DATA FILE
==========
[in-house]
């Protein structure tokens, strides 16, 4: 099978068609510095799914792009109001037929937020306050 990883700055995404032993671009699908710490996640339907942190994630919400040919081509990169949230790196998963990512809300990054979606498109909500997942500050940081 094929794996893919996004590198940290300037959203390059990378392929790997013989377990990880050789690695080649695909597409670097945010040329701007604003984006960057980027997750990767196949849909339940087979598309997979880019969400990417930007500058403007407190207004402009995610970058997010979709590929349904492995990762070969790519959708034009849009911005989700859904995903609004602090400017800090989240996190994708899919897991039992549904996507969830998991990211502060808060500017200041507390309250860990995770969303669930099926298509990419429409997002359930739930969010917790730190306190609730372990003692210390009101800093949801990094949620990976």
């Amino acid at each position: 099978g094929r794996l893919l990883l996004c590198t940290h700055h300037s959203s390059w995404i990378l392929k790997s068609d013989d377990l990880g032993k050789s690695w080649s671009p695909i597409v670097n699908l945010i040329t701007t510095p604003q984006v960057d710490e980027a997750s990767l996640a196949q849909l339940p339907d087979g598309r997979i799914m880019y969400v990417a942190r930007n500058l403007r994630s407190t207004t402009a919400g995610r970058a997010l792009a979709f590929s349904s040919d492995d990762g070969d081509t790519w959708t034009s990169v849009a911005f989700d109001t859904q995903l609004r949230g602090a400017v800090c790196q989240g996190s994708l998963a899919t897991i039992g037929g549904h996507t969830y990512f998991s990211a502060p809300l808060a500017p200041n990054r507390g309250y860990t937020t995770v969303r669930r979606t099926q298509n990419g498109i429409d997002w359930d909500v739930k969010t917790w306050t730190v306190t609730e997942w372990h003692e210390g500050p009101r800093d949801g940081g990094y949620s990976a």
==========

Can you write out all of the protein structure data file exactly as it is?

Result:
[in-house]
């Protein structure tokens, strides 16, 4: 099978068609510095799914792009109001037929937020306050 990883700055995404032993671009699908710490996640339907942190994630919400040919081509990169949230790196998963990512809300990054979606498109909500997942500050940081 094929794996893919996004590198940290300037959203390059990378392929790997013989377990990880050789690695080649695909597409670097945010040329701007604003984006960057980027997750990767196949849909339940087979598309997979880019969400990417930007500058403007407190207004402009995610970058997010979709590929349904492995990762070969790519959708034009849009911005989700859904995903609004602090400017800090989240996190994708899919897991039992549904996507969830998991990211502060808060500017200041507390309250860990995770969303669930099926298509990419429409997002359930739930969010917790730190306190609730372990003692210390009101800093949801990094949620990976």
């Amino acid at each position: 099978g094929r794996l893919l990883l996004c590198t940290h700055h300037s959203s390059w995404i990378l392929k790997s068609d013989d377990l990880g032993k050789s690695w080649s671009p695909i597409v670097n699908l945010i040329t701007t510095p604003q984006v960057d710490e980027a997750s990767l996640a196949q849909l339940p339907d087979g598309r997979i799914m880019y969400v990417a942190r930007n500058l403007r994630s407190t207004t402009a919400g995610r970058a997010l792009a979709f590929s349904s040919d492995d990762g070969d081509t790519w959708t034009s990169v849009a911005f989700d109001t859904q995903l609004r949230g602090a400017v800090c790196q989240g996190s994708l998963a899919t897991i039992g037929g549904h996507t969830y990512f998991s990211a502060p809300l808060a500017p200041n990054r507390g309250y860990t937020t995770v969303r669930r979606t099926q298509n990419g498109i429409d997002w359930d909500v739930k969010t917790w306050t730190v306190t609730e997942w372990h003692e210390g500050p009101r800093d949801g940081g990094y949620s990976a």